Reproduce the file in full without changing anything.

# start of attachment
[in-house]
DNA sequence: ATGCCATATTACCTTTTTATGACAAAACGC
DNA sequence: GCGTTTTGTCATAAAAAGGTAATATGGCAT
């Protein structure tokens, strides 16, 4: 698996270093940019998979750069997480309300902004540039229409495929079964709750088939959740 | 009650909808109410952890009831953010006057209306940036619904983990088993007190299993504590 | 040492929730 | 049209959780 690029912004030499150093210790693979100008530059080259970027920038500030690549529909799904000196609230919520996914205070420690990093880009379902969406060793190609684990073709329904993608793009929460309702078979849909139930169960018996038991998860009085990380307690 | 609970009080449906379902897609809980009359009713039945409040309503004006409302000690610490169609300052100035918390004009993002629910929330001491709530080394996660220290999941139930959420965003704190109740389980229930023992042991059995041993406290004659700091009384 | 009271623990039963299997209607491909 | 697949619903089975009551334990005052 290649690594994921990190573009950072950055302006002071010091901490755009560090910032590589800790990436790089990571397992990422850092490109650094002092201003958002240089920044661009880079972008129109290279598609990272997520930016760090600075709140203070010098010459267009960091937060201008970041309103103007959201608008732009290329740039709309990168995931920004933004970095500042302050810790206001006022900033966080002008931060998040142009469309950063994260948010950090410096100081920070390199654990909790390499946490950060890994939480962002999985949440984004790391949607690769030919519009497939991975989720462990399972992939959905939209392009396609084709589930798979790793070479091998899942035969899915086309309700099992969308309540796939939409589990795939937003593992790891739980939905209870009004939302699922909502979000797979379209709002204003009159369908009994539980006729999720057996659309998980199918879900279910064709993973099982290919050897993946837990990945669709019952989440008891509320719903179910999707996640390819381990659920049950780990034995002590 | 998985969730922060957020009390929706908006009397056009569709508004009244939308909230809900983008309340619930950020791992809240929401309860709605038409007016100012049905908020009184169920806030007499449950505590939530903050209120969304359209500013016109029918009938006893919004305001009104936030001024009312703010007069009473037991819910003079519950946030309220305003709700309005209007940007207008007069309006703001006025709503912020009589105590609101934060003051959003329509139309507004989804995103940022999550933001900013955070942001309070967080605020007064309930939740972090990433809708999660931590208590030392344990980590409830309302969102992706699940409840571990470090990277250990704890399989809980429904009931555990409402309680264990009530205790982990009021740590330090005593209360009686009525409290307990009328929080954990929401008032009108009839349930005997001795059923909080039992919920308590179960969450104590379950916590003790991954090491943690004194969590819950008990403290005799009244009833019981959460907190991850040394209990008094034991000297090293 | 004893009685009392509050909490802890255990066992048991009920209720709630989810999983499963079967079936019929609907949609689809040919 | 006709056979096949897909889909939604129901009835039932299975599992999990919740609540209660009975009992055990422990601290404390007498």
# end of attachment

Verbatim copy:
[in-house]
DNA sequence: ATGCCATATTACCTTTTTATGACAAAACGC
DNA sequence: GCGTTTTGTCATAAAAAGGTAATATGGCAT
């Protein structure tokens, strides 16, 4: 698996270093940019998979750069997480309300902004540039229409495929079964709750088939959740 | 009650909808109410952890009831953010006057209306940036619904983990088993007190299993504590 | 040492929730 | 049209959780 690029912004030499150093210790693979100008530059080259970027920038500030690549529909799904000196609230919520996914205070420690990093880009379902969406060793190609684990073709329904993608793009929460309702078979849909139930169960018996038991998860009085990380307690 | 609970009080449906379902897609809980009359009713039945409040309503004006409302000690610490169609300052100035918390004009993002629910929330001491709530080394996660220290999941139930959420965003704190109740389980229930023992042991059995041993406290004659700091009384 | 009271623990039963299997209607491909 | 697949619903089975009551334990005052 290649690594994921990190573009950072950055302006002071010091901490755009560090910032590589800790990436790089990571397992990422850092490109650094002092201003958002240089920044661009880079972008129109290279598609990272997520930016760090600075709140203070010098010459267009960091937060201008970041309103103007959201608008732009290329740039709309990168995931920004933004970095500042302050810790206001006022900033966080002008931060998040142009469309950063994260948010950090410096100081920070390199654990909790390499946490950060890994939480962002999985949440984004790391949607690769030919519009497939991975989720462990399972992939959905939209392009396609084709589930798979790793070479091998899942035969899915086309309700099992969308309540796939939409589990795939937003593992790891739980939905209870009004939302699922909502979000797979379209709002204003009159369908009994539980006729999720057996659309998980199918879900279910064709993973099982290919050897993946837990990945669709019952989440008891509320719903179910999707996640390819381990659920049950780990034995002590 | 998985969730922060957020009390929706908006009397056009569709508004009244939308909230809900983008309340619930950020791992809240929401309860709605038409007016100012049905908020009184169920806030007499449950505590939530903050209120969304359209500013016109029918009938006893919004305001009104936030001024009312703010007069009473037991819910003079519950946030309220305003709700309005209007940007207008007069309006703001006025709503912020009589105590609101934060003051959003329509139309507004989804995103940022999550933001900013955070942001309070967080605020007064309930939740972090990433809708999660931590208590030392344990980590409830309302969102992706699940409840571990470090990277250990704890399989809980429904009931555990409402309680264990009530205790982990009021740590330090005593209360009686009525409290307990009328929080954990929401008032009108009839349930005997001795059923909080039992919920308590179960969450104590379950916590003790991954090491943690004194969590819950008990403290005799009244009833019981959460907190991850040394209990008094034991000297090293 | 004893009685009392509050909490802890255990066992048991009920209720709630989810999983499963079967079936019929609907949609689809040919 | 006709056979096949897909889909939604129901009835039932299975599992999990919740609540209660009975009992055990422990601290404390007498």